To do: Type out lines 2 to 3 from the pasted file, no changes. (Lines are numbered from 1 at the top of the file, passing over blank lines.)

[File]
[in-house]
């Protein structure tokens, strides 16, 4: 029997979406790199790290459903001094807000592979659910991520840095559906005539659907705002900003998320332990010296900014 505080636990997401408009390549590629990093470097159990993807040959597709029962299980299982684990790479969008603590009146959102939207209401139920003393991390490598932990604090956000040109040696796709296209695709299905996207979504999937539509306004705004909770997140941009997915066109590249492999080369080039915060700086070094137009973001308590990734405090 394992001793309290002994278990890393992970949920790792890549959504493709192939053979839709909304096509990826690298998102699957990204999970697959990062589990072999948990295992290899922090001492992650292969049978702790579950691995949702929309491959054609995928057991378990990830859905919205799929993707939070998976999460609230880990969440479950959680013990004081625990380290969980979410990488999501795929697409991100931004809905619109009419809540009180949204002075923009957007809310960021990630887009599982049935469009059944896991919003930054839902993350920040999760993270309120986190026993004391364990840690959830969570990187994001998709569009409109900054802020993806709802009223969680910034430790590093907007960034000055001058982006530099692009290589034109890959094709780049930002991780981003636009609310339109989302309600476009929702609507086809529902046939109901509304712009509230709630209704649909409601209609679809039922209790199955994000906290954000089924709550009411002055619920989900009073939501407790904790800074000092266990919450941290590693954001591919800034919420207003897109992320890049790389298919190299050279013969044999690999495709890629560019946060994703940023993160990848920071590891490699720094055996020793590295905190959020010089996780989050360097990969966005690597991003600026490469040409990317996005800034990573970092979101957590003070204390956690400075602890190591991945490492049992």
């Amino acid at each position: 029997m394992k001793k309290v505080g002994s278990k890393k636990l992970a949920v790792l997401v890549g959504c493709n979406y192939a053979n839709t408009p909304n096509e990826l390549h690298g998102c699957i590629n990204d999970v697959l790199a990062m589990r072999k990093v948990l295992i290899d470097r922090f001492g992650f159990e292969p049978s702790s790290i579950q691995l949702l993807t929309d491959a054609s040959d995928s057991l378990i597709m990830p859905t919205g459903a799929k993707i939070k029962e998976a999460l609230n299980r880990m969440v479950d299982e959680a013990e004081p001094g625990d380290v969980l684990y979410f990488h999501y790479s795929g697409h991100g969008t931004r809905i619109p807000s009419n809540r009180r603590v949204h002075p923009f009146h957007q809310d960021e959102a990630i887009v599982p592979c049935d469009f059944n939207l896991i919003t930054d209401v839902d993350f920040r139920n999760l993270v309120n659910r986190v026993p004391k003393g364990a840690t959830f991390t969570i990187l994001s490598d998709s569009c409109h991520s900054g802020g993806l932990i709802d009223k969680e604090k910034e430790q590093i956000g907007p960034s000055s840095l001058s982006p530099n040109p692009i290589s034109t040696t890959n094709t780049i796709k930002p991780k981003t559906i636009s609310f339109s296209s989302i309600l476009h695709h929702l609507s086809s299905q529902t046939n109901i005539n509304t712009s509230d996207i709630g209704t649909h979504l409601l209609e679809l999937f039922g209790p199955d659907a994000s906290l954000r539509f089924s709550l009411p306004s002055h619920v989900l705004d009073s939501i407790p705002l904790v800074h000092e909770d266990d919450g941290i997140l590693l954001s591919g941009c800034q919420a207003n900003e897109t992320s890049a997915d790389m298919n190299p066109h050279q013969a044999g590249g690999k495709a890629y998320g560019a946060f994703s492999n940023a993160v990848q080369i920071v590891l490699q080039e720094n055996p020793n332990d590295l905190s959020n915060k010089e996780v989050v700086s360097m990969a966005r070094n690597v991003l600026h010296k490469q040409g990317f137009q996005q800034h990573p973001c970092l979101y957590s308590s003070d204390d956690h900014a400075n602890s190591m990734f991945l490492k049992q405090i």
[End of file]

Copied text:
């Protein structure tokens, strides 16, 4: 029997979406790199790290459903001094807000592979659910991520840095559906005539659907705002900003998320332990010296900014 505080636990997401408009390549590629990093470097159990993807040959597709029962299980299982684990790479969008603590009146959102939207209401139920003393991390490598932990604090956000040109040696796709296209695709299905996207979504999937539509306004705004909770997140941009997915066109590249492999080369080039915060700086070094137009973001308590990734405090 394992001793309290002994278990890393992970949920790792890549959504493709192939053979839709909304096509990826690298998102699957990204999970697959990062589990072999948990295992290899922090001492992650292969049978702790579950691995949702929309491959054609995928057991378990990830859905919205799929993707939070998976999460609230880990969440479950959680013990004081625990380290969980979410990488999501795929697409991100931004809905619109009419809540009180949204002075923009957007809310960021990630887009599982049935469009059944896991919003930054839902993350920040999760993270309120986190026993004391364990840690959830969570990187994001998709569009409109900054802020993806709802009223969680910034430790590093907007960034000055001058982006530099692009290589034109890959094709780049930002991780981003636009609310339109989302309600476009929702609507086809529902046939109901509304712009509230709630209704649909409601209609679809039922209790199955994000906290954000089924709550009411002055619920989900009073939501407790904790800074000092266990919450941290590693954001591919800034919420207003897109992320890049790389298919190299050279013969044999690999495709890629560019946060994703940023993160990848920071590891490699720094055996020793590295905190959020010089996780989050360097990969966005690597991003600026490469040409990317996005800034990573970092979101957590003070204390956690400075602890190591991945490492049992």
């Amino acid at each position: 029997m394992k001793k309290v505080g002994s278990k890393k636990l992970a949920v790792l997401v890549g959504c493709n979406y192939a053979n839709t408009p909304n096509e990826l390549h690298g998102c699957i590629n990204d999970v697959l790199a990062m589990r072999k990093v948990l295992i290899d470097r922090f001492g992650f159990e292969p049978s702790s790290i579950q691995l949702l993807t929309d491959a054609s040959d995928s057991l378990i597709m990830p859905t919205g459903a799929k993707i939070k029962e998976a999460l609230n299980r880990m969440v479950d299982e959680a013990e004081p001094g625990d380290v969980l684990y979410f990488h999501y790479s795929g697409h991100g969008t931004r809905i619109p807000s009419n809540r009180r603590v949204h002075p923009f009146h957007q809310d960021e959102a990630i887009v599982p592979c049935d469009f059944n939207l896991i919003t930054d209401v839902d993350f920040r139920n999760l993270v309120n659910r986190v026993p004391k003393g364990a840690t959830f991390t969570i990187l994001s490598d998709s569009c409109h991520s900054g802020g993806l932990i709802d009223k969680e604090k910034e430790q590093i956000g907007p960034s000055s840095l001058s982006p530099n040109p692009i290589s034109t040696t890959n094709t780049i796709k930002p991780k981003t559906i636009s609310f339109s296209s989302i309600l476009h695709h929702l609507s086809s299905q529902t046939n109901i005539n509304t712009s509230d996207i709630g209704t649909h979504l409601l209609e679809l999937f039922g209790p199955d659907a994000s906290l954000r539509f089924s709550l009411p306004s002055h619920v989900l705004d009073s939501i407790p705002l904790v800074h000092e909770d266990d919450g941290i997140l590693l954001s591919g941009c800034q919420a207003n900003e897109t992320s890049a997915d790389m298919n190299p066109h050279q013969a044999g590249g690999k495709a890629y998320g560019a946060f994703s492999n940023a993160v990848q080369i920071v590891l490699q080039e720094n055996p020793n332990d590295l905190s959020n915060k010089e996780v989050v700086s360097m990969a966005r070094n690597v991003l600026h010296k490469q040409g990317f137009q996005q800034h990573p973001c970092l979101y957590s308590s003070d204390d956690h900014a400075n602890s190591m990734f991945l490492k049992q405090i």